Thursday, February 08, 2007

Home Lenders Plunge as More Subprime Mortgages Sour

Massive losses at subprime lenders in the US How many lenders in India are in a similar boat ?

Feb. 8 (Bloomberg) -- Shares of U.S. mortgage lenders plunged after New Century Financial Corp. and HSBC Holdings Plc said losses from bad home loans are piling up faster than they expected.

The stock of Irvine, California-based New Century fell $10.92, or 36 percent, to $19.24 in New York Stock Exchange composite trading, the biggest decline since October 1998. Accredited Home Lenders Holding Co. lost 6 percent to $27.25, Novastar Financial Inc. tumbled 11 percent to $18.31 and American Home Mortgage Investment Corp. slid 8.1 percent to $33.06.

Both New Century and HSBC blamed rising defaults on so- called subprime loans they made to borrowers who had little credit history or heavy debt loads. Defaults on subprime loans increased nationwide last year as competition and a slower housing market prompted lenders to lower their standards and give mortgages to borrowers who couldn't make their monthly payments.

``It's kind of a watershed moment where the magnitude of the problems really is starting to come to the surface,'' said Brian Horey, general partner at Aurelian Partners LP in New York, which has sold short shares of New Century. ``If you could fog a mirror, you could get a loan.''

New Century, the second-largest subprime lender, said late yesterday it probably lost money in the last quarter and will need to restate 2006 earnings, and the company won't make as many loans this year as it had previously forecast.

Wider Impact

HSBC, the world's third-largest bank by market value, announced a management shakeup today after setting aside $1.76 billion more than analysts estimated to cover bad loans in 2006. Shares of the London-based bank fell as much as 2.6 percent, the most in eight months. They closed down 14 pence, or 1.5 percent, at 917 pence in London.

Other big declines at mortgage companies included Fremont General Corp., which fell 11 percent to $12.41, and Fieldstone Investment Corp., down 12 percent to $2.97.

The damage spread to stocks of other companies including H&R Block Inc., which is trying to sell its Option One home lending unit. The shares fell as much as 3.6 percent, closing with a 1.3 percent loss at $24.52.

Washington Mutual Inc., the nation's biggest thrift, Countrywide Financial Corp., the largest independent mortgage lender, and IndyMac Bancorp Inc. each shed more than 2.5 percent.

Among subprime loans, delinquencies of more than 90 days plus foreclosures and seized properties are at their highest level in at least six years, according to a Friedman Billings Ramsey Group report.

Goldman Sees Trouble

``That is the one area across all businesses in all firms that is actually in a bit of trouble now,'' David Viniar, chief financial officer of New York-based Goldman Sachs Group Inc., said today about subprime lending. ``That market's going to get worse before it gets better.'' Viniar spoke at an investor conference in Naples, Florida.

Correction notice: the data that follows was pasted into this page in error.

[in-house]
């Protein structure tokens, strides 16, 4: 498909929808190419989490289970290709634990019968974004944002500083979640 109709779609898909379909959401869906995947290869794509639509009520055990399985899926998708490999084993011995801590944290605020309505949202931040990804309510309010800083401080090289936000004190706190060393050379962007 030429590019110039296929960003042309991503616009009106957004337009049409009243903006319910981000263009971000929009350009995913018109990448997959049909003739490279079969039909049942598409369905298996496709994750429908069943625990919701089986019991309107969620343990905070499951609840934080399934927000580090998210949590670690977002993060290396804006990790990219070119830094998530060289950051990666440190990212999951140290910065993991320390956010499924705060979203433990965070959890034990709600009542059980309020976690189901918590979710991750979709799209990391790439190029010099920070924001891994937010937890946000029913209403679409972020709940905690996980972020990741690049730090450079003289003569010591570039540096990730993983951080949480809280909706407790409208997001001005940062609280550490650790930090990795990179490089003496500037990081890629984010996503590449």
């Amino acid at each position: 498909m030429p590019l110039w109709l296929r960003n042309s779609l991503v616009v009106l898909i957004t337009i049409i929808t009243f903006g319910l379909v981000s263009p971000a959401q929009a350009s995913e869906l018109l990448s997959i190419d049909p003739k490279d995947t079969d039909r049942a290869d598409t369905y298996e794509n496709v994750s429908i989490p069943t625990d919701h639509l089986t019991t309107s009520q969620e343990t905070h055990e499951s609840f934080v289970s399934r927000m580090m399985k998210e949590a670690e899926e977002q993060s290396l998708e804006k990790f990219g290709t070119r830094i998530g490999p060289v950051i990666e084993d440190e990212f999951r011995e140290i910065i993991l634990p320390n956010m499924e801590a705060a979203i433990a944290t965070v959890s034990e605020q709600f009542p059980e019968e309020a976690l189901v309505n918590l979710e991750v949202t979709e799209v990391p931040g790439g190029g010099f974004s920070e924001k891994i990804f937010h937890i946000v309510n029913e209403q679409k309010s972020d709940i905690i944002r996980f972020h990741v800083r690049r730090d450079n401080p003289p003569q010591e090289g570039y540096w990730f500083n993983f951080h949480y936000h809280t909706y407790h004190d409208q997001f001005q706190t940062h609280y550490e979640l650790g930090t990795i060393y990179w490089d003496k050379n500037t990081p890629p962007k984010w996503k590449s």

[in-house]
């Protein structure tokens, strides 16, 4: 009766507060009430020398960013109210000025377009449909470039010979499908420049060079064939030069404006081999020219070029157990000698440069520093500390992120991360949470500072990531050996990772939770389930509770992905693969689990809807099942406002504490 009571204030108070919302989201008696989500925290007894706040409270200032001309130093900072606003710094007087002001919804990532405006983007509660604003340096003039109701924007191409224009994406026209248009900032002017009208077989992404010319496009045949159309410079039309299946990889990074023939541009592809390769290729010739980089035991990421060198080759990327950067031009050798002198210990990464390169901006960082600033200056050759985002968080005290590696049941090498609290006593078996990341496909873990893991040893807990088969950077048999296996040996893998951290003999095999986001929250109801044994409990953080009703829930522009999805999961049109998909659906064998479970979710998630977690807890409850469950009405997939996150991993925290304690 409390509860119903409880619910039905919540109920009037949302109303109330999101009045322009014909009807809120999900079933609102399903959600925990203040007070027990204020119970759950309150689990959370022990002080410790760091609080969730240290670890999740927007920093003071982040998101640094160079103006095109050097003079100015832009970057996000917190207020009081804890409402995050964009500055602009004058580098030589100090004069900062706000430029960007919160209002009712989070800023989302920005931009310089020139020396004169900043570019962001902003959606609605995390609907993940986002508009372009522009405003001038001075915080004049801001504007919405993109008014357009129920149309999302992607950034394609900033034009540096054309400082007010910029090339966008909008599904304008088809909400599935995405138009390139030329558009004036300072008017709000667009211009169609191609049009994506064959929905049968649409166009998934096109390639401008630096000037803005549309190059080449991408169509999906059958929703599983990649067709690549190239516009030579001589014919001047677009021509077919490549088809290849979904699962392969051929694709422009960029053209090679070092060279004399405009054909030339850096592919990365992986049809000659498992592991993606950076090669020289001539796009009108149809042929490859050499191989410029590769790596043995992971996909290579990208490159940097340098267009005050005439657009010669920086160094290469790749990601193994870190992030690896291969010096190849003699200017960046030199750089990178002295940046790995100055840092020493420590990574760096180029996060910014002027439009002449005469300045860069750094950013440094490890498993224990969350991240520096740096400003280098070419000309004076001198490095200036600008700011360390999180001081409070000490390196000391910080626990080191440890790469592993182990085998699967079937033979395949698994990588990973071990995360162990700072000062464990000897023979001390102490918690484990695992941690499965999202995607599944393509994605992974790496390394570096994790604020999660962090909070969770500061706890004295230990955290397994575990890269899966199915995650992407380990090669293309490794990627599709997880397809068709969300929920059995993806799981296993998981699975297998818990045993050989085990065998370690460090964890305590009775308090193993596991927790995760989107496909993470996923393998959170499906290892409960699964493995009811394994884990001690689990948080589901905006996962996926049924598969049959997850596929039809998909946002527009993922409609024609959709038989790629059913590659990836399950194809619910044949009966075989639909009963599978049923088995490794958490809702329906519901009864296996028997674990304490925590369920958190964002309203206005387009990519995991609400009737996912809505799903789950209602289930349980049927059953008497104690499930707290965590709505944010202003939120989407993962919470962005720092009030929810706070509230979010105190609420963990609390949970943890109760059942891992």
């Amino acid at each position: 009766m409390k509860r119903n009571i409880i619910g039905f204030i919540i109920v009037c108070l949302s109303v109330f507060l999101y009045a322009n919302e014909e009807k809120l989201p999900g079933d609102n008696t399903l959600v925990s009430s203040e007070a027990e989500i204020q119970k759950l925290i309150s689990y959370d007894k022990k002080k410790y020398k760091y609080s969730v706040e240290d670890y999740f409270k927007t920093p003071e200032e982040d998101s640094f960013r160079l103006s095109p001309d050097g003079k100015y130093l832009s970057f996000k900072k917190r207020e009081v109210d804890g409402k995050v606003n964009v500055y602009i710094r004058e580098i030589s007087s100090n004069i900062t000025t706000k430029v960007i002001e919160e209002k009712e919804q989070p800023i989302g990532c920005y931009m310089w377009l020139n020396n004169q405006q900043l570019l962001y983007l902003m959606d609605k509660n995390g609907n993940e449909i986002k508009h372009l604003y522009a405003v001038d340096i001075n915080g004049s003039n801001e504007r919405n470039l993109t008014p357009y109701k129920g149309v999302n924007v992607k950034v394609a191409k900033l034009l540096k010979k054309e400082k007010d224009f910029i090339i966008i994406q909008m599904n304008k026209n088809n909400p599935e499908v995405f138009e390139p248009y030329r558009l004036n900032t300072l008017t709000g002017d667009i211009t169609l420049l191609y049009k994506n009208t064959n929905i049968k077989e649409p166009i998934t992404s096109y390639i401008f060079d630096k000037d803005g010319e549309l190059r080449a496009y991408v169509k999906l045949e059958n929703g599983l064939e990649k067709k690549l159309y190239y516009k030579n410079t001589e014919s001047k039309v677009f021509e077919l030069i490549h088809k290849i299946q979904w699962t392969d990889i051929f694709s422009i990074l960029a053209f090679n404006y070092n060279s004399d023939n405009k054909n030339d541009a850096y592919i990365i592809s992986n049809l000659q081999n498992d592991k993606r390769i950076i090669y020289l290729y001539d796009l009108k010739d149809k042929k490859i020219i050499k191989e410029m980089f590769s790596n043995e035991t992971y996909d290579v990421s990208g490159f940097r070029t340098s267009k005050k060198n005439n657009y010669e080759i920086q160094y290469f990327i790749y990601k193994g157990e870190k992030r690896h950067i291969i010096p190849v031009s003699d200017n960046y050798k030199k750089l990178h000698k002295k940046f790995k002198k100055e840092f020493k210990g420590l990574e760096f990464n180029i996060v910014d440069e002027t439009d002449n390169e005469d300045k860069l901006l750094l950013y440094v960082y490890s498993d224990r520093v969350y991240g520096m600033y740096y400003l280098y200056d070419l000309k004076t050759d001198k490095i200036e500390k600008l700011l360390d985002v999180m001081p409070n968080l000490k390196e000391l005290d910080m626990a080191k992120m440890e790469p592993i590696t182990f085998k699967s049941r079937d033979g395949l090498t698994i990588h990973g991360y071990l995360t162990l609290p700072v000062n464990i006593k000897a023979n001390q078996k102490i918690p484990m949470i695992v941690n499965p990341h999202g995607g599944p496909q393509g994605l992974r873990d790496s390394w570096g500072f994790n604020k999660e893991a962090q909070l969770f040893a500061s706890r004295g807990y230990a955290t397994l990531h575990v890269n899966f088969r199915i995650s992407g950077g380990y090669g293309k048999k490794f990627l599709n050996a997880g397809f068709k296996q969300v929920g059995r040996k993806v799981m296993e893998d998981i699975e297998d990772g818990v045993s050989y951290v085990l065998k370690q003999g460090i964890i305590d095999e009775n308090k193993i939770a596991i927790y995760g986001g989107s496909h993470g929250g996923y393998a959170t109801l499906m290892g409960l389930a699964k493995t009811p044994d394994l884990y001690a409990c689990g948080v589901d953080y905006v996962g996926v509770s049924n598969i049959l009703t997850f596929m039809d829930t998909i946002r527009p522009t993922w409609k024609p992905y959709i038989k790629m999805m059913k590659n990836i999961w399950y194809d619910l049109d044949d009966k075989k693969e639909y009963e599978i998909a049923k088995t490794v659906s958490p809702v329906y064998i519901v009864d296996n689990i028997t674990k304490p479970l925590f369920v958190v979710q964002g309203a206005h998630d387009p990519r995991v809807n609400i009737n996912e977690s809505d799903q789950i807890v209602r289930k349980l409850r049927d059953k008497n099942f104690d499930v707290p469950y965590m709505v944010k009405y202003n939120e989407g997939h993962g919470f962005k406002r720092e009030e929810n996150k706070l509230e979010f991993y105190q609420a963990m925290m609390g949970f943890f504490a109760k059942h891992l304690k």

Cooling demand for the mortgages spurred lenders including Wachovia Corp. and KeyCorp to shut or sell home-loan units in the past year. National City Corp. sold its First Franklin mortgage unit to get some of the riskiest loans off its books.

``There's a lot of camouflaging going on in credit quality,'' said analyst David Hendler at CreditSights Inc. in an interview late last month. ``We're getting the sense in this shop that this is more than normal deterioration, that it speaks to deeper difficulties.''

Layers of Risk

Washington Mutual CEO Kerry Killinger blamed worse-than- expected erosion in credit quality among subprime loans for a $122 million fourth-quarter loss at the Seattle-based company. At IndyMac, CEO Michael Perry told shareholders Jan. 16 the Pasadena, California-based lender missed its own profit forecast as defaults increased.

``The banks have headwinds that will make it tough for them to outperform the broader market this year,'' said Chris Hagedorn, a money manager at Fifth Third Asset Management in Cincinnati. Hagedorn, whose company oversees $21 billion, wonders why bankers aren't more pessimistic. ``I got the sense that they're saying we're just at the start of this thing,'' he said on Feb. 5.

Federal Reserve Governor Susan Bies said last month regulators are particularly worried about lenders that added layers of risk by combining low down payments with low documentation, or with interest-only loans that allow borrowers to skip payments and add the sum to the total amount of the loan.

The Fed added a special set of queries on bad loans to its regular quarterly survey of senior loan officers. The Feb. 5 report found half expect credit quality on non-traditional mortgages, such adjustable-rate and interest-only loans, to get worse in 2007. In response, more banks tightened lending standards in the past three months than in any quarter since the early 1990s, the survey said.

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